Made in Asia or Made in Europe? 
Oberalp Summit and Oberalp Virtual Convention Spring Summer 2023

The growing demand for technical clothing, footwear and equipment is encountering globally sensitive supply chains that are increasingly fragile. If it wasn’t clear already, the pandemic has demonstrated that we are all in this together. From suppliers to customers in stores, we’ve all experienced how conflicts and crises can bring normally trouble-free supply chains to a grinding halt. Climate change also poses major challenges for the outdoor industry – how do the boom and sustainable action fit together? How can global companies live up to their local social responsibility? And why is so much high-quality apparel and technical equipment produced elsewhere in the world in the first place?

Outdoor industry supply chains in uncertain times

As part of the Oberalp Summit on May 10 in Igls/Innsbruck and the Oberalp Virtual Convention - online from May 12 under this LINK – we as the Oberalp house of brands sought answers to these burning questions. And not just among our own six mountain sports brands. In a four-part video documentary, we asked suppliers, industry associations, NGOs, and well-known competitors for their evaluation of the opportunities, challenges, and risks of supply chains in our industry. The idea is to explore common solutions. After all, the outdoor industry can only really be successful if it pursues a common ethical and sustainable business model. 

Anyone who motivates people to move outdoors in nature, must also be committed to conserving nature

Christoph Engl
CEO Oberalp Group
See what the outdoor industry has to say. The four episodes of the documentary series “Made in Europe - Made in Asia” critically examine the following questions:

Episode 1: Which is the best manufacturing location?

Mountain boots from Romania, jackets from China, T-shirts from Bangladesh, and knitwear from Italy – the first episode in the series looks at why products are manufactured in certain countries. It shows how the technical skills and experience of the people involved are more important than the costs. Click HERE to watch the first episode.

Episode 2: Why invest in the quality of manufacturing locations?

Being committed to Corporate Social Responsibility is more than just a cost factor. Investing in sustainable behavior and fair working conditions is a sign of quality and guarantees high-quality products. In the outdoor industry in particular, there are increasingly effective alliances to pursue this goal together. Individual brands and companies are working on common initiatives, aside from the competition, to achieve major objectives.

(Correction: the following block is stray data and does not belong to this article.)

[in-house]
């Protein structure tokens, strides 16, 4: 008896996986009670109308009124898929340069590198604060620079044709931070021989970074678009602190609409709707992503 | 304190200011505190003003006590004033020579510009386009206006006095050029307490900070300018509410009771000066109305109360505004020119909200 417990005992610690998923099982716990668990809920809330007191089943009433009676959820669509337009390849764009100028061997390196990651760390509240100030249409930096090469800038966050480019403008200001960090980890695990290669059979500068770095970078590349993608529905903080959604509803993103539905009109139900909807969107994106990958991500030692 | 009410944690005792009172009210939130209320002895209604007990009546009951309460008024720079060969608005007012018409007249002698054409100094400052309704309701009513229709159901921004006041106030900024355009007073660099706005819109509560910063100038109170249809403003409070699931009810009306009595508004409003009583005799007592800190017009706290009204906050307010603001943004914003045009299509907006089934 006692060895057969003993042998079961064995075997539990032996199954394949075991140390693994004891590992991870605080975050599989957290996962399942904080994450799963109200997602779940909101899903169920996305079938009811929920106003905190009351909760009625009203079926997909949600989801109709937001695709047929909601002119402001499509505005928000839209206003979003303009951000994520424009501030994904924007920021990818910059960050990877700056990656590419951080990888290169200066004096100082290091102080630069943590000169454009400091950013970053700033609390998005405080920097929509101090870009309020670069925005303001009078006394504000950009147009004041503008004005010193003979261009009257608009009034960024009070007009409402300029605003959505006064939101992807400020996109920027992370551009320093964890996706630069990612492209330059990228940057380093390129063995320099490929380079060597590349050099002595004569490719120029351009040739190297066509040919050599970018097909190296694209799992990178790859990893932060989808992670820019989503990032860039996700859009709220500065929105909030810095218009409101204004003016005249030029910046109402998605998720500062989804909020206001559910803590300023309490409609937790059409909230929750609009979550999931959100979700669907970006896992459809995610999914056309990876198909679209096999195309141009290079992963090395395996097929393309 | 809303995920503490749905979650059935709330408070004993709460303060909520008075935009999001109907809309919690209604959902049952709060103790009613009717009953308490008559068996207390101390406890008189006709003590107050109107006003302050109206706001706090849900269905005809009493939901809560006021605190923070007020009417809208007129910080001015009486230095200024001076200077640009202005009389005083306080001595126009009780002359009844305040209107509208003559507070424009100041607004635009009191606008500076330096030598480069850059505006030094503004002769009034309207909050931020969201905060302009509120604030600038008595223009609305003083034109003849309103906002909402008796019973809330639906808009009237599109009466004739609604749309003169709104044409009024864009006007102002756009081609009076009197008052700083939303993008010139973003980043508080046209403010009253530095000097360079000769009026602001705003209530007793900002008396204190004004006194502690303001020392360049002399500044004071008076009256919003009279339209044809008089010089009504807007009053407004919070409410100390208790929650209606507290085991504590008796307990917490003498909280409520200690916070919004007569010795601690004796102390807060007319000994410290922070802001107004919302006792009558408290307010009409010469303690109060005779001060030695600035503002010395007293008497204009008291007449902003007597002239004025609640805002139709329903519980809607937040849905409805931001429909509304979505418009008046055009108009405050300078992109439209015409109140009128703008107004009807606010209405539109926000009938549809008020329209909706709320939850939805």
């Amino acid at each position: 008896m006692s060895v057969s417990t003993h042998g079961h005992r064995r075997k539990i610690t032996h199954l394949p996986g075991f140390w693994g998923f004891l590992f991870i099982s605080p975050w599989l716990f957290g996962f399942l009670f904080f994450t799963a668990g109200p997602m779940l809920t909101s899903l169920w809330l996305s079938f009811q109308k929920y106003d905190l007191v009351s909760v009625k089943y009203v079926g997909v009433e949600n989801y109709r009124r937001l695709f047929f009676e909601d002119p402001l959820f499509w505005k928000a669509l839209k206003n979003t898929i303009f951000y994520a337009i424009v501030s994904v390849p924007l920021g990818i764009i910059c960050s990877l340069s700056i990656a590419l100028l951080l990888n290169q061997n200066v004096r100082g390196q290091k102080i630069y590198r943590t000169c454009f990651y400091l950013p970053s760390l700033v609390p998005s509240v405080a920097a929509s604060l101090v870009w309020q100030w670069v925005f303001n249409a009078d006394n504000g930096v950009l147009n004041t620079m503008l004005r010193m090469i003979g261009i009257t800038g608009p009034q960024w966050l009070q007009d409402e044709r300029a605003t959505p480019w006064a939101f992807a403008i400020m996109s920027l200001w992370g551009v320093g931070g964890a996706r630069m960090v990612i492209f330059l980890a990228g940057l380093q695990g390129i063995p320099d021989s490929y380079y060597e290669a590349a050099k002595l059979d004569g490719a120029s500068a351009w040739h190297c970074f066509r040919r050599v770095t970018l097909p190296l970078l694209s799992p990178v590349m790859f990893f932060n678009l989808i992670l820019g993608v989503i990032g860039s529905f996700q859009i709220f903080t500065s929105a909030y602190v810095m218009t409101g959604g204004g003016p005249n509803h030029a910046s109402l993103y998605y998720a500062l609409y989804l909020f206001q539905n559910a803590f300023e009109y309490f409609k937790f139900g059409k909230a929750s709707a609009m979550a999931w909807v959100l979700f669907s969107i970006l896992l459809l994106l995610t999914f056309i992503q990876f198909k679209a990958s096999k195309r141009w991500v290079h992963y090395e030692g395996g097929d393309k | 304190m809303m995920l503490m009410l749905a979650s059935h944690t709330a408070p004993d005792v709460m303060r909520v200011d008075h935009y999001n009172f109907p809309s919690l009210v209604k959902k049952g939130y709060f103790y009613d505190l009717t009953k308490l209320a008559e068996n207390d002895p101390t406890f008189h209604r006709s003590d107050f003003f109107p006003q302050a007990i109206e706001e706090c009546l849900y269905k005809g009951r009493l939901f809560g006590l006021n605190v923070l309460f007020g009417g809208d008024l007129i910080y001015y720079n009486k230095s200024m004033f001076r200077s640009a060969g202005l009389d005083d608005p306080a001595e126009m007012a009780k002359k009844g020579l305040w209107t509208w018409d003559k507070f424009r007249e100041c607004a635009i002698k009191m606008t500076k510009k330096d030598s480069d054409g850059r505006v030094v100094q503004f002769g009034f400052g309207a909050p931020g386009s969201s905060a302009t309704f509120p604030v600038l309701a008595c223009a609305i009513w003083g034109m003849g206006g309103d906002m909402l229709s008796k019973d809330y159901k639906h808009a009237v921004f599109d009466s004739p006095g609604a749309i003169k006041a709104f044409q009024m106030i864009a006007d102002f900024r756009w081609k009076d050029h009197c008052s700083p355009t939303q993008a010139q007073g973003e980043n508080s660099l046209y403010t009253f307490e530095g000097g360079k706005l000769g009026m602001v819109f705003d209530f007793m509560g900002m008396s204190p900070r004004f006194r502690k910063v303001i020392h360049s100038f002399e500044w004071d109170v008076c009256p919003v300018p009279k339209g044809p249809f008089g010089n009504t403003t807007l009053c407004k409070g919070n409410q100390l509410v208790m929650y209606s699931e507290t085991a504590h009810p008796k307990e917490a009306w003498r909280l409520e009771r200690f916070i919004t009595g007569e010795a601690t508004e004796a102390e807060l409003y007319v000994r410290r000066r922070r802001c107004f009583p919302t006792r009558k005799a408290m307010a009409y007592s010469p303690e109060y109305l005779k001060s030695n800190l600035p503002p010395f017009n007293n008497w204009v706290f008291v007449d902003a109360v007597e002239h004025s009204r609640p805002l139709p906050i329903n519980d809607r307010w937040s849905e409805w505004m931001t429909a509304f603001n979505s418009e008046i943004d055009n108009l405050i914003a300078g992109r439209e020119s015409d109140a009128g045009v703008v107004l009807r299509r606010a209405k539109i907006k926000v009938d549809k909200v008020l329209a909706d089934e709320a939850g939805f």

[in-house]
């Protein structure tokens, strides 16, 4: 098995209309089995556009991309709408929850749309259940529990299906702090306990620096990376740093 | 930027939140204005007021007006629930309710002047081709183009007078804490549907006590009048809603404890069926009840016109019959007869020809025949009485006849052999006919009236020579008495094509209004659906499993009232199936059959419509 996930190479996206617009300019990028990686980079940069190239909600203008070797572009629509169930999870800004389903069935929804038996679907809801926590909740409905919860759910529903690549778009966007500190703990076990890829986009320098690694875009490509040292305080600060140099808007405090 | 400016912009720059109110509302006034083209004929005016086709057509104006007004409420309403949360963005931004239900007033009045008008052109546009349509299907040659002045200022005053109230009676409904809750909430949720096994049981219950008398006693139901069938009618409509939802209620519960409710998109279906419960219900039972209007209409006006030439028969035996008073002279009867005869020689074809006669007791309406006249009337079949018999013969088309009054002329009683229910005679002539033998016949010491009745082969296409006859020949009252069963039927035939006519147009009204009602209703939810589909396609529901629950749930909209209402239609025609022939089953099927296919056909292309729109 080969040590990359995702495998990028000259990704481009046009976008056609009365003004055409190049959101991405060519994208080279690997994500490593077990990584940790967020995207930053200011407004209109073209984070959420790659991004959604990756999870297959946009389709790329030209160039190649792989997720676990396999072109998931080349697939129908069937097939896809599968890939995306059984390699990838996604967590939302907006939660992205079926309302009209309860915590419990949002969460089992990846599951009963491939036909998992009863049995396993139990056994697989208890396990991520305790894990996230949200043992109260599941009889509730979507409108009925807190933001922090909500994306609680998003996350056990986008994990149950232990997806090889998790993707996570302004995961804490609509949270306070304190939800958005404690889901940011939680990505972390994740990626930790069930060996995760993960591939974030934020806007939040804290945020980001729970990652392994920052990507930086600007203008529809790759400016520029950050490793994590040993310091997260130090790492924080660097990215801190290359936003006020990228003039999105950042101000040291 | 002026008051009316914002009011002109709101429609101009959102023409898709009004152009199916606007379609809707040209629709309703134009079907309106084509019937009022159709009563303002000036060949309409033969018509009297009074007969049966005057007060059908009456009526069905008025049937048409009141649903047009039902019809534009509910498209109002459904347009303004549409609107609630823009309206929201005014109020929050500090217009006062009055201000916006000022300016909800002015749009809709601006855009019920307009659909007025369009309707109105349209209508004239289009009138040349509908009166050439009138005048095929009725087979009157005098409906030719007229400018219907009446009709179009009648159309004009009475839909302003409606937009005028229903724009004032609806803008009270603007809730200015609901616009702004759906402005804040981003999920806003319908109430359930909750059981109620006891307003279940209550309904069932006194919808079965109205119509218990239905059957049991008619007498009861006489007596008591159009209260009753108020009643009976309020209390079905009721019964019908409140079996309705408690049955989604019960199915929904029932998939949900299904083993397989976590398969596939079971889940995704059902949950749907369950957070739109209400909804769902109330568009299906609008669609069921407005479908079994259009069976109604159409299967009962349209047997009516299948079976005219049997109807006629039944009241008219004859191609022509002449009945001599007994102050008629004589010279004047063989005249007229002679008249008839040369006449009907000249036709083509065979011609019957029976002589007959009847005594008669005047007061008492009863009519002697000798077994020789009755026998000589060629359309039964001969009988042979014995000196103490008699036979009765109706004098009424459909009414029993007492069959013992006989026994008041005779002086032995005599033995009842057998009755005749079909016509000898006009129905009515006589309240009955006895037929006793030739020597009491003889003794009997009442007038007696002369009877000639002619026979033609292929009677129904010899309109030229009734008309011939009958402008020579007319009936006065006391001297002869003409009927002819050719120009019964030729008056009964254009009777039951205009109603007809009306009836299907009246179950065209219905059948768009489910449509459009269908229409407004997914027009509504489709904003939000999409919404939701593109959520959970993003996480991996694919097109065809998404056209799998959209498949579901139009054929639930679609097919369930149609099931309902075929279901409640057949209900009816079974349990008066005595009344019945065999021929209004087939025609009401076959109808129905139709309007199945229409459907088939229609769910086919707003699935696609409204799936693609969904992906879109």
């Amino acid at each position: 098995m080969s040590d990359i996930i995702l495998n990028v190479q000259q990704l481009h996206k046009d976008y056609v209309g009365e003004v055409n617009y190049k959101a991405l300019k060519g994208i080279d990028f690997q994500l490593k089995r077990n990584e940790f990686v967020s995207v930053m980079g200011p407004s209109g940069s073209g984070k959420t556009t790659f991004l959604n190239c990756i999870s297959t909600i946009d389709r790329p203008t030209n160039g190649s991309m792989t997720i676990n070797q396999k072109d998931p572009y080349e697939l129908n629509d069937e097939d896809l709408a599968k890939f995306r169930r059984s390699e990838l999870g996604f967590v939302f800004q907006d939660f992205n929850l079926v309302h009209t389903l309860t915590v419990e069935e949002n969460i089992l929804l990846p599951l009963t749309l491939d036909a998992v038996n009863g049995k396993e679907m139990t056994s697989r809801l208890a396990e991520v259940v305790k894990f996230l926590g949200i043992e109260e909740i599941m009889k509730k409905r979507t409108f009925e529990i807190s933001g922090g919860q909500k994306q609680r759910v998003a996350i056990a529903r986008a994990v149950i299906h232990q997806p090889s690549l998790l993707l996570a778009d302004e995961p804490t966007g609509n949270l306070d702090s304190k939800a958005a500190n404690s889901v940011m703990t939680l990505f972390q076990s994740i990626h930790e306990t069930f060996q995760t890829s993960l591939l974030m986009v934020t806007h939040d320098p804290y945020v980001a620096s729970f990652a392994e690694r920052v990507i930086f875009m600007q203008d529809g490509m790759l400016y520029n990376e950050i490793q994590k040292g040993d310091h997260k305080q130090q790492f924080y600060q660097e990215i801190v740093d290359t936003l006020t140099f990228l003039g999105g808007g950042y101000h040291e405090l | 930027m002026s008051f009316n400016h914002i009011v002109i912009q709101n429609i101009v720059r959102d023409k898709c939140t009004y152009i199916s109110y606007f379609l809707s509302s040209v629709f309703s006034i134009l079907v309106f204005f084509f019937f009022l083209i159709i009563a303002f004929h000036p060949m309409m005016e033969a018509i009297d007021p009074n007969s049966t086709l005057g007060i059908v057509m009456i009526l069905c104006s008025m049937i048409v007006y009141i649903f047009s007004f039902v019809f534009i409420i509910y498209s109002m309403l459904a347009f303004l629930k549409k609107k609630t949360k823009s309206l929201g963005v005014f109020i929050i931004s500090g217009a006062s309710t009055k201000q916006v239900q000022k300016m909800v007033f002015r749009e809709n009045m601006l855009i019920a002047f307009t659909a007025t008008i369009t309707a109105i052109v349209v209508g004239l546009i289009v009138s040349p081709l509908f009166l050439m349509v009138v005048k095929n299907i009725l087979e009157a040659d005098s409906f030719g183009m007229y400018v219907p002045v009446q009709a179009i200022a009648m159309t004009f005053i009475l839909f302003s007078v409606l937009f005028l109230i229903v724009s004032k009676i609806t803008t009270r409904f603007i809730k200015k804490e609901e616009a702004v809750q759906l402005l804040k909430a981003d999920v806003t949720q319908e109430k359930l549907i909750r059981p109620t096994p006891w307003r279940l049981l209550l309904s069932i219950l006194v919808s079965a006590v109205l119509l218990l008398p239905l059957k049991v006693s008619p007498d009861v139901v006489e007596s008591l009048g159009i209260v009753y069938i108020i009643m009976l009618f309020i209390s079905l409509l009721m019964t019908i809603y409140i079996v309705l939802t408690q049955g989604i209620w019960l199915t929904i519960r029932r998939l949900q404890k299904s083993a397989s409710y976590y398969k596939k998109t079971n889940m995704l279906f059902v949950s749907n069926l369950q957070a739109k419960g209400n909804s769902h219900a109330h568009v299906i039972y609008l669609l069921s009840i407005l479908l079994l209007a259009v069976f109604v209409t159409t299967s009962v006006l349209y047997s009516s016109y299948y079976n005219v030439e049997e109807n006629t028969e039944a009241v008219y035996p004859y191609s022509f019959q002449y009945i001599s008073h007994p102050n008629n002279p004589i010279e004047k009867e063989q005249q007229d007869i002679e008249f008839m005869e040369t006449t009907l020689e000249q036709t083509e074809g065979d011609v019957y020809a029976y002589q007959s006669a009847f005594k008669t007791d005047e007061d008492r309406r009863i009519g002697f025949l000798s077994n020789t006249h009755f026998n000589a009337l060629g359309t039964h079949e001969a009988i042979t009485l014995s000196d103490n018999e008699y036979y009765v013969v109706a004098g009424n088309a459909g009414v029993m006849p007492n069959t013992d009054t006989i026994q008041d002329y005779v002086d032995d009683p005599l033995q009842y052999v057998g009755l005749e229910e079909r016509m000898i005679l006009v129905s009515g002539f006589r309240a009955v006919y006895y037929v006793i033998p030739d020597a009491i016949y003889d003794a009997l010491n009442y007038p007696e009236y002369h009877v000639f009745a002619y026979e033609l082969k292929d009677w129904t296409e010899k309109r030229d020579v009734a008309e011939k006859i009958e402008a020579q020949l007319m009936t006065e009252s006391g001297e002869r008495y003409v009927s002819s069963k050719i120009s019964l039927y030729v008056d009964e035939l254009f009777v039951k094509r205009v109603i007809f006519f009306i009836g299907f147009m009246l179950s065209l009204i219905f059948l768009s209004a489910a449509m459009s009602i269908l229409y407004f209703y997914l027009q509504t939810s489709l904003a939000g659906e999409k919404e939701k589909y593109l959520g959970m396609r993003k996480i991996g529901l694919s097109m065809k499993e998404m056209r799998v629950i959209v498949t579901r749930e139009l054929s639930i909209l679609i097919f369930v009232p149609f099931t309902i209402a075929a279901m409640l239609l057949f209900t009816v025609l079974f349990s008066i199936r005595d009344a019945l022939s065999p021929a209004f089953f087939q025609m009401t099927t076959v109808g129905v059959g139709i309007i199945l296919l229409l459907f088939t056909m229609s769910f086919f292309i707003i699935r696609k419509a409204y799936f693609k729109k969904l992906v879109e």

The second episode in the series investigates how powerful cooperation improves conditions at all levels of the supply chain, shows successful projects and looks at the important next steps. Click HERE to watch the second episode.

Episode 3: Why do goods never seem to arrive on time?

You can only sell what you have in stock. Retailers in particular have had a tough time with recurring supply shortages over the last two years. And the punctuality of ordered goods was an issue and a challenge even before. In the third part of this documentary series, product managers, designers and producers have their say and provide an insight into the complex processes behind bringing a new outdoor collection to market – right the way through to the individual points of sale. What are the factors involved in developing and manufacturing a new product? Why does the process take so long? And what are the traps and pitfalls? Click HERE to watch the third episode.

Episode 4: What can we expect in years to come?

These days, it’s no longer about making products and collections and moving them to the market as quickly as possible. Instead, it’s important to be able to identify the long-term trends and new customer requirements at an early stage. Acting sustainably means, above all, designing longer-lasting products, researching, and developing better materials and more intelligent sourcing. To do this, we need to explore completely different approaches, says Ruth Oberrauch, Executive Board Member of the Oberalp Group, outlining a clear direction: “Innovations that are not sustainable, are not innovations.” Click HERE to watch the fourth episode.